Joy is the final album by the Scottish band The Skids. It was the fourth studio record and their first after the departure of signature guitarist Stuart Adamson, who then founded Big Country. As such, it represented a change of direction from rock to folk music, amplifying the traditional Scottish element already hinted at in previous releases.
The band line-up featured Richard Jobson and Russell Webb, with J. J. Johnson (on drums & percussion), Paul Wishart (on saxophone, flute, keyboards, percussion and vocals) featuring a collection of musical friends. They all went to Britannia Row Studios in London for rehearsals and song development. Sessions in July 1981 led to the release of the first single from the upcoming album.
The single Fields (Virgin VS-401) was released in August 1981, with Kenny Hyslop on drums. The song also featured Billy MacKenzie (vocals), and Alan Rankine (guitar), who were the core members of the band The Associates. Guesting, early in her career, was Virginia Astley (flute). The strummed guitar and marching band elements (bagpipe emulation, percussion) signalled a change in direction, though the rabble-rousing melody and football pitch vocal delivery were standard Skids fare.
Sessions continued through September 1981 and produced a second single, the harmonically rich Iona (named for the Scottish island). It was the only song on the album to be recorded at Highland Studios in Inverness, Scotland. Released in October 1981 (as Virgin VS-449) this was the last Skids track to feature Adamson, alongside Mike Oldfield, who collaborated with the computer keyboard Fairlight CMI. At 3:24, the single edit is significantly shorter than the epic to be found on the album.
This album was issued November 1981 (as Virgin V-2217). It marks a concerted effort to update traditional Scottish music into the age of modern rock recordings. The sound is fundamentally more pastoral than previous Skids efforts. Gone are the layers of harmonically treated electric guitar. However, elements of this style were hinted at previously, particularly on the Strength Through Joy mini-album. The lyrical concerns of strife, war and brotherhood are Jobson staples.
With Paul Wishart on saxophone, "And the Band Played Waltzing Matilda" is a cover of the song by Eric Bogle.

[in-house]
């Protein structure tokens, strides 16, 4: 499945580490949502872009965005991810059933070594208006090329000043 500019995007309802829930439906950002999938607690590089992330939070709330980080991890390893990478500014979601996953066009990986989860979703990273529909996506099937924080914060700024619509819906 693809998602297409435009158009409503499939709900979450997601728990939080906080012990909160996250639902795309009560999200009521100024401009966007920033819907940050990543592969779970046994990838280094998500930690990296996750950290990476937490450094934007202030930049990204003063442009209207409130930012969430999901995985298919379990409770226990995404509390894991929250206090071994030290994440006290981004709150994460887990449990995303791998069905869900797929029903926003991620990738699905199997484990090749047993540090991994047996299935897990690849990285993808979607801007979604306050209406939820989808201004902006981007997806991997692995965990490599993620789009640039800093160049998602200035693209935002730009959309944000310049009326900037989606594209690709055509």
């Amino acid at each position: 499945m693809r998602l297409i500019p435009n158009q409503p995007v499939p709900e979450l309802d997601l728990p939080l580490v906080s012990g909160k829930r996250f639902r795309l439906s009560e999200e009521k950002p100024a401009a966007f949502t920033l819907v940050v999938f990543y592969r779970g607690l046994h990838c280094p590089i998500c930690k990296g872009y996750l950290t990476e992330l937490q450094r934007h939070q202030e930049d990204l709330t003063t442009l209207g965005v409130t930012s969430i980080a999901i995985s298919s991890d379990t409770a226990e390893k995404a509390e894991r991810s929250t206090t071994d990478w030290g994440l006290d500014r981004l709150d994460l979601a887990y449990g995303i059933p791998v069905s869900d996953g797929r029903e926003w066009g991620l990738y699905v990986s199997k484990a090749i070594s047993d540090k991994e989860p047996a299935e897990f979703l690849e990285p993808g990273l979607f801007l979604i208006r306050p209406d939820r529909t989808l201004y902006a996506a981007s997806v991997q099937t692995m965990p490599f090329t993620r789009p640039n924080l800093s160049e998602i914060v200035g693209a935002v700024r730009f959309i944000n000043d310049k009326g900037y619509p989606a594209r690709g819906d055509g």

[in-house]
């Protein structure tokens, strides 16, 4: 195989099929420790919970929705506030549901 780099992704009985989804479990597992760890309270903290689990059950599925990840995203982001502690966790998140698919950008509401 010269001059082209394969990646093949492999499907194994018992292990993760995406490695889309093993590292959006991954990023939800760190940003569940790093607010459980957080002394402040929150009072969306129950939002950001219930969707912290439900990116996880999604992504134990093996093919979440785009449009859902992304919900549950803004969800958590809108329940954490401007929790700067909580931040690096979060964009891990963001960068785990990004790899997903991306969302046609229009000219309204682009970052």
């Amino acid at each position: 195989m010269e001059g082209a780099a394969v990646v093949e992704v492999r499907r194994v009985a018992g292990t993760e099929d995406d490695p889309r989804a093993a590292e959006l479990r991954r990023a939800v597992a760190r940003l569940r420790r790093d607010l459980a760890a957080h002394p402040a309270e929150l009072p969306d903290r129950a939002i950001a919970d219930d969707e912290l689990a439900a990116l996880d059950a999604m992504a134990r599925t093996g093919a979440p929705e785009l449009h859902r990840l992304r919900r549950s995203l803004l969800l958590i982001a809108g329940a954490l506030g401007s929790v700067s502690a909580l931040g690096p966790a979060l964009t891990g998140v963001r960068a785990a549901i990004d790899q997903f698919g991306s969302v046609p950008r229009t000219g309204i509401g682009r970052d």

Though the band recorded a BBC Radio 1 session and shot a music video for "Iona", promotion problems at Virgin forestalled a tour. With patchy coverage, no live support and a difficult change in musical direction, the record sank without a trace. Critical reception was mixed at best. For example Trouser Press wrote "To call it bad is curt but realistic." However The Guardian greeted it happily.
The album bore fruit in several working relationships. For example, Virginia Astley was to record her debut solo releases with Russell Webb and also guests on Jobson's poetry album "The Ballad Of Etiquette".
Later, The Skids split up and the remaining members Richard Jobson and Russell Webb formed The Armoury Show, with Magazine's John McGeoch and John Doyle shortly afterwards.
This album remains unreleased on CD and it's only available as long-play through second hand shops and auction-sale pages like eBay.
Label: Virgin Records
Catalogue n.: V-2217 (UK original release); 204167 (France).
Release date: November 1981
Genre: Rock, electronic folk.
01. Blood and Soil (3.58)
02. A Challenge (The Wanderer) (6.10)
03. Men of Mercy (1.11)
04. A Memory (5.05)
05. Iona (feat. Mike Oldfield on Fairlight CMI) (7.15)
01. In Fear of Fire (0.42)
02. Brothers (3.11)
03. And the Band Played Waltzing Matilda (5.39)
04. The Men of the Fall (6.04)
05. The Sound of Retreat (instrumental) (3.13)
06. Fields (4.32)
All compositions by Richard Jobson/Russell Webb, except:
- Iona by Russell Webb, original title Richard Jobson.
- And The Band Played Waltzing Matilda lyrics Eric Bogle, music traditional, arrangement Jobson/Webb.
Visit The Skids website.
Post update: Actually incorporated to Spotify.